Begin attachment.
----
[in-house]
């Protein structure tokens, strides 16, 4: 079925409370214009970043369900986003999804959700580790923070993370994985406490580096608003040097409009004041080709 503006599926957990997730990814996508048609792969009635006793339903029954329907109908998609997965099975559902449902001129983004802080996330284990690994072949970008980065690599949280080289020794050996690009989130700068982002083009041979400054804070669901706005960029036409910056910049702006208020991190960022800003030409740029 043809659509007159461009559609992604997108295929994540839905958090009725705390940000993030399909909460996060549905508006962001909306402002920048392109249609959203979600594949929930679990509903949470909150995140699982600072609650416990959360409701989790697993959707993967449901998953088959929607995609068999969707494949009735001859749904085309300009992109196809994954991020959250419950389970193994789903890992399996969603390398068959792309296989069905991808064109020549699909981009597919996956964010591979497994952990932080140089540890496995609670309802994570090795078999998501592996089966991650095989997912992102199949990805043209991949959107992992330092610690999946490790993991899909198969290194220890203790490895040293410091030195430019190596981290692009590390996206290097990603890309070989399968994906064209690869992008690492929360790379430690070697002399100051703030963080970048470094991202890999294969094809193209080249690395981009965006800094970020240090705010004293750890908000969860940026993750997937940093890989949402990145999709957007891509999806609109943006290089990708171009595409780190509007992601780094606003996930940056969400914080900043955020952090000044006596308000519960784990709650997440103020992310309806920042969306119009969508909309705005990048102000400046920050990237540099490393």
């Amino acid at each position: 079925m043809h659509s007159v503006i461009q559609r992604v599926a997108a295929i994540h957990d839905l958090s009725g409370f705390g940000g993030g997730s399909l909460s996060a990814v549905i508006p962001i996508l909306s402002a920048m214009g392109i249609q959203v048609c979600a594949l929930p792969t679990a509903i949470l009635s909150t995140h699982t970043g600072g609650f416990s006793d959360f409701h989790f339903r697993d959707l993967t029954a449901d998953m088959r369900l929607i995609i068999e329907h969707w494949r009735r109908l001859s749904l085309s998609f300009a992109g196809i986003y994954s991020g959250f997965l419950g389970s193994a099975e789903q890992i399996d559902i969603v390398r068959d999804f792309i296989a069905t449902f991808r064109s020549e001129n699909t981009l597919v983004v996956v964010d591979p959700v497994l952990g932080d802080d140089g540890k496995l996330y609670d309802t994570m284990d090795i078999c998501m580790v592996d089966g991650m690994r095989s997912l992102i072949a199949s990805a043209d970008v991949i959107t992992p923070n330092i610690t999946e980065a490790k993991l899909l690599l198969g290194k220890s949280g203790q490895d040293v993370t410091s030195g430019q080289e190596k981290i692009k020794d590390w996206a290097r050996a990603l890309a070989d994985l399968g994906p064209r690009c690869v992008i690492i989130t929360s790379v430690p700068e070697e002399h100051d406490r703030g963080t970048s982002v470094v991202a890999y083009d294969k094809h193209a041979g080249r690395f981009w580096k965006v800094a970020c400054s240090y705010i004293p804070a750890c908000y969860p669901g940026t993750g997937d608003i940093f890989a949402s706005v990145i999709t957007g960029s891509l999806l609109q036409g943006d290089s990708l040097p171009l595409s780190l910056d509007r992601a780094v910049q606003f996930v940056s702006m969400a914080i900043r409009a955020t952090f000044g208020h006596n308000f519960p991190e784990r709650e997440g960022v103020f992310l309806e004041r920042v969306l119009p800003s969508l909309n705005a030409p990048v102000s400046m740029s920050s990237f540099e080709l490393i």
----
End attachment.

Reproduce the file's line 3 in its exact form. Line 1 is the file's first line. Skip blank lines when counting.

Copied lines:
């Amino acid at each position: 079925m043809h659509s007159v503006i461009q559609r992604v599926a997108a295929i994540h957990d839905l958090s009725g409370f705390g940000g993030g997730s399909l909460s996060a990814v549905i508006p962001i996508l909306s402002a920048m214009g392109i249609q959203v048609c979600a594949l929930p792969t679990a509903i949470l009635s909150t995140h699982t970043g600072g609650f416990s006793d959360f409701h989790f339903r697993d959707l993967t029954a449901d998953m088959r369900l929607i995609i068999e329907h969707w494949r009735r109908l001859s749904l085309s998609f300009a992109g196809i986003y994954s991020g959250f997965l419950g389970s193994a099975e789903q890992i399996d559902i969603v390398r068959d999804f792309i296989a069905t449902f991808r064109s020549e001129n699909t981009l597919v983004v996956v964010d591979p959700v497994l952990g932080d802080d140089g540890k496995l996330y609670d309802t994570m284990d090795i078999c998501m580790v592996d089966g991650m690994r095989s997912l992102i072949a199949s990805a043209d970008v991949i959107t992992p923070n330092i610690t999946e980065a490790k993991l899909l690599l198969g290194k220890s949280g203790q490895d040293v993370t410091s030195g430019q080289e190596k981290i692009k020794d590390w996206a290097r050996a990603l890309a070989d994985l399968g994906p064209r690009c690869v992008i690492i989130t929360s790379v430690p700068e070697e002399h100051d406490r703030g963080t970048s982002v470094v991202a890999y083009d294969k094809h193209a041979g080249r690395f981009w580096k965006v800094a970020c400054s240090y705010i004293p804070a750890c908000y969860p669901g940026t993750g997937d608003i940093f890989a949402s706005v990145i999709t957007g960029s891509l999806l609109q036409g943006d290089s990708l040097p171009l595409s780190l910056d509007r992601a780094v910049q606003f996930v940056s702006m969400a914080i900043r409009a955020t952090f000044g208020h006596n308000f519960p991190e784990r709650e997440g960022v103020f992310l309806e004041r920042v969306l119009p800003s969508l909309n705005a030409p990048v102000s400046m740029s920050s990237f540099e080709l490393i």